Montreal-based indie singer-songwriter Emily Rockarts’ Little Flower is a triumphant debut record bursting with sonic easter eggs. Poised, polished, poppy and endearing, it’s hard to believe its a debut album.
Rockarts is a self-confessed extroverted introvert: probably not the life of the party, but a cool and comfortable, sharp-eyed observer much like the wallflower in Little Flower’s lilting title track. “Quietly can be the loudest way to speak/to be heard through the roar/lean in, tell me more … “ Rockarts beckons on “Little Flower” in her delicate yet assertive voice.
After her undergrad, Rockarts sat on her EP for two years until her guitarist and partner Dan Rougeau suggested she put it out. Mapmaker literally saw Rockarts and her band (which also includes fellow schoolmates Soren Nissen on bass and Ian Wright on drums) traversing Canada’s map from coast to coast, alongside a few top 20 appearances on !earshot charts, as well as airplay of “Whale Song” on CBC’s The Sunday Edition.
Despite these accomplishments, it was a 2018 singer-songwriter residency at the Banff Centre that propelled Rockarts to quit her office job in Toronto, relocate to Montreal and focus on music. She also wrote “Right Now,” “Without You” and “Vistas” in Banff and refined other songs that would appear on Little Flower, including “Get It All Back,” “Margaret” and “Stranger.”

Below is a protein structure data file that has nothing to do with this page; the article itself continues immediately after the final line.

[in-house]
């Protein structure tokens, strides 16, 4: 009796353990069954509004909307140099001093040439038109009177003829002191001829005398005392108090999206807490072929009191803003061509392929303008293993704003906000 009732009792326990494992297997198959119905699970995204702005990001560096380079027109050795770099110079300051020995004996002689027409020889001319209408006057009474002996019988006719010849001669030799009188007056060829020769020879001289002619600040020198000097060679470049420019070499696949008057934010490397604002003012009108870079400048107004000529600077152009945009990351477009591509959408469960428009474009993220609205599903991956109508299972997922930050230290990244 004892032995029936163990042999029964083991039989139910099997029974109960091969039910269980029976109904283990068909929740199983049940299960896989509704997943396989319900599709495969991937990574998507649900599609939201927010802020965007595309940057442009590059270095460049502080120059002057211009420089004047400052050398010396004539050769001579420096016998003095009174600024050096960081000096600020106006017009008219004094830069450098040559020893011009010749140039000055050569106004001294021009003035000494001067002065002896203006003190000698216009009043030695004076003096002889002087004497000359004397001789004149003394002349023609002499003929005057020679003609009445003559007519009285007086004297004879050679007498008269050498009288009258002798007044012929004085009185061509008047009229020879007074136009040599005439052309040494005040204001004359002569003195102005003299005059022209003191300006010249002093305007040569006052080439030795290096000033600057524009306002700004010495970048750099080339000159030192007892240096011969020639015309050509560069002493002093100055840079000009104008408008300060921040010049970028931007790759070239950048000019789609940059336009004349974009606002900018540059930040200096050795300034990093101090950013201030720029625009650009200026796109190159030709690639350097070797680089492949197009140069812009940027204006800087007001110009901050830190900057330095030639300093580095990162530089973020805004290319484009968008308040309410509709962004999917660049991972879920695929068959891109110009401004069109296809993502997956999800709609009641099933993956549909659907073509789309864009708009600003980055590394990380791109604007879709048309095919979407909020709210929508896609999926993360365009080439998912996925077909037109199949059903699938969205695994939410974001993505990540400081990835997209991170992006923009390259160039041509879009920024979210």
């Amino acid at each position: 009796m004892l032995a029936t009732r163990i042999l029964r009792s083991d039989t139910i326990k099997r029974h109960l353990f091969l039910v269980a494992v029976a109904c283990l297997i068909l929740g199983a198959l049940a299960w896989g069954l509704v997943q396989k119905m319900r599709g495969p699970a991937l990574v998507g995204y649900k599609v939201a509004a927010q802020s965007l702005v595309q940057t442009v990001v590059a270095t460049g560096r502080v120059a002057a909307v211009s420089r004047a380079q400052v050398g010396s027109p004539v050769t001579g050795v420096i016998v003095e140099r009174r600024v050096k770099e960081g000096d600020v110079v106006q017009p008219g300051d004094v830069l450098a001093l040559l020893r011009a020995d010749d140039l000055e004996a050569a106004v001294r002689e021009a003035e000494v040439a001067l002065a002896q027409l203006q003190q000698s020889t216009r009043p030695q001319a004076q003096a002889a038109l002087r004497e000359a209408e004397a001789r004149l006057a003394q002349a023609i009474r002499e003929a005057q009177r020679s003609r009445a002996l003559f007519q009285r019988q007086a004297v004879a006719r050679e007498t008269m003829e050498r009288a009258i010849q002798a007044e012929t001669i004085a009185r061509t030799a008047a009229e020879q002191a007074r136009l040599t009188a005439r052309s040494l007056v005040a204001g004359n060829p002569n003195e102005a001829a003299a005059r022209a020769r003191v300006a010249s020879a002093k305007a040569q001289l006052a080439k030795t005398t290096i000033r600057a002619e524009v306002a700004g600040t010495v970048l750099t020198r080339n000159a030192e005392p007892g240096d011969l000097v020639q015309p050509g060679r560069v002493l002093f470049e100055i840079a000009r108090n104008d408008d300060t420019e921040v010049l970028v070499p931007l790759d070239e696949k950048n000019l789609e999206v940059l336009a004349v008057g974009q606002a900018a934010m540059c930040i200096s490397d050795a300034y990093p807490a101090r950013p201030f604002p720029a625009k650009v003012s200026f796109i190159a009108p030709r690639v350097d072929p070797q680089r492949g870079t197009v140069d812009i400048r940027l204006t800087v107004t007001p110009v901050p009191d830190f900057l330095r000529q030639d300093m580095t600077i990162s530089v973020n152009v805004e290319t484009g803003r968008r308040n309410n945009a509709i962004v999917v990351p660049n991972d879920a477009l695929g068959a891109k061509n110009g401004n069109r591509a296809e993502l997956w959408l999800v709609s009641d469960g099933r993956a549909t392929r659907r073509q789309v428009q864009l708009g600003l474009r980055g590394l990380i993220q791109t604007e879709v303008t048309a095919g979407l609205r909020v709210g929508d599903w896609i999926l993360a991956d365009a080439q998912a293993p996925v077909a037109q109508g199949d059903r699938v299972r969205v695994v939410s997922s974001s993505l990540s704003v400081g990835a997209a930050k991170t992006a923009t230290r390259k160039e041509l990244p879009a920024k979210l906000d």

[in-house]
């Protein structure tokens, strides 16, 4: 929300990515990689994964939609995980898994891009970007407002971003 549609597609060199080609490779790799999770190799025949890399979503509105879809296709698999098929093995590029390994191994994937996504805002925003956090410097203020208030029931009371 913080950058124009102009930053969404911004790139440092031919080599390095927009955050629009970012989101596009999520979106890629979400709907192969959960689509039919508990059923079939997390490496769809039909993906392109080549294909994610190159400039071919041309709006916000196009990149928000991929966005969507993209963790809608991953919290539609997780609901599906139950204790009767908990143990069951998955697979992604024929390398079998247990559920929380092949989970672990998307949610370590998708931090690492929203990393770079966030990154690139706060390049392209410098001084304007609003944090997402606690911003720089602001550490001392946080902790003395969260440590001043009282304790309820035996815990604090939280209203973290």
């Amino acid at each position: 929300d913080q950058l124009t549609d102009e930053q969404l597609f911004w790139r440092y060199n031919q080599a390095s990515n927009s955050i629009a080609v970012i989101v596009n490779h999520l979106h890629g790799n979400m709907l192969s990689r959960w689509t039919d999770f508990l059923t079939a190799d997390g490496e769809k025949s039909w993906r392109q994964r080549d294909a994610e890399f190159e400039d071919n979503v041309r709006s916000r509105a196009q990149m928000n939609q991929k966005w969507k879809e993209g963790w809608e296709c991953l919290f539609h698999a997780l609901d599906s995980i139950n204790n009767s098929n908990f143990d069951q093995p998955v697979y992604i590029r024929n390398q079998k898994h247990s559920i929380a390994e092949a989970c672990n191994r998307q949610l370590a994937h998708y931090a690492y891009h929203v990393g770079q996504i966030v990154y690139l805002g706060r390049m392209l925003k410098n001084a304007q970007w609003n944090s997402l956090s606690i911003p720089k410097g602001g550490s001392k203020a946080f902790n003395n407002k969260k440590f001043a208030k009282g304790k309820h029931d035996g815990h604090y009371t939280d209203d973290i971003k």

Rockarts’ songs begin at the piano (she plays piano on “Vistas” and keyboard on “Golden Hour”) but her songwriting has migrated deep into guitar territory. Her songs often explore interpersonal relationships: expressing heartbreak, love, loss, and being in the moment. “Margaret” is a classic character song meditating on why some people can’t commit; while “Golden Hour” is a reflection on the heartbreak that Alzheimer’s and Dementia has on a relationship between two lifelong partners, remembering the time they had together before the memory fades. Other songs, like “Vistas,” paint vast lyrical landscapes, contextualizing human perspectives.
Taken as a whole, Little Flower is about personal growth and empowerment and not being afraid to take up space as a person and as a woman. This is possibly best expressed on cathartic “Stranger,” the rockiest song on the album, with wailing guitar solos c/o Rougeau and Rockarts’ venomous vocals calling out a cat caller. “This song was very therapeutic to write,” Rockarts says. “Every single woman I know has had an experience where she’s been made to feel uncomfortable and unsafe while going about her daily life. It’s something that I don’t understand about cat calling culture: to make people you don’t know, usually women, feel so small and insignificant. I think our society is slowly inching along and improving, but we have a long way to go. I wanted to write this song to hold people accountable.”
Little Flower is also an exciting Montreal-New York cross-pollination by a tight-knit band that works together long distance (Nissen and Wright remain in living Toronto). Produced by Brooklyn-based, Montreal-bred Franky Rousseau, beds were recorded at Montreal’s Hotel2Tango with home-recorded overdubs by Rockarts and Rougeau in Montreal and Rousseau in Brooklyn. Brooklyn-based composer and pianist Dominic Mekky played piano and contributed sound design and arrangements for “Margaret” and “Golden Hour,” while Matt Rousseau (Franky’s brother) played synthesizer on “Vistas.”NYC-based multi-instrumentalist Levon Henry’s clarinet and sax take the breezy “Right Now” into Andy Shauf territory.
Little Flower will be out Spring 2020 on digital, vinyl and CD.
Recommended if you like: Feist, Andy Shauf, Bahamas, Alvvays, Laura Veirs
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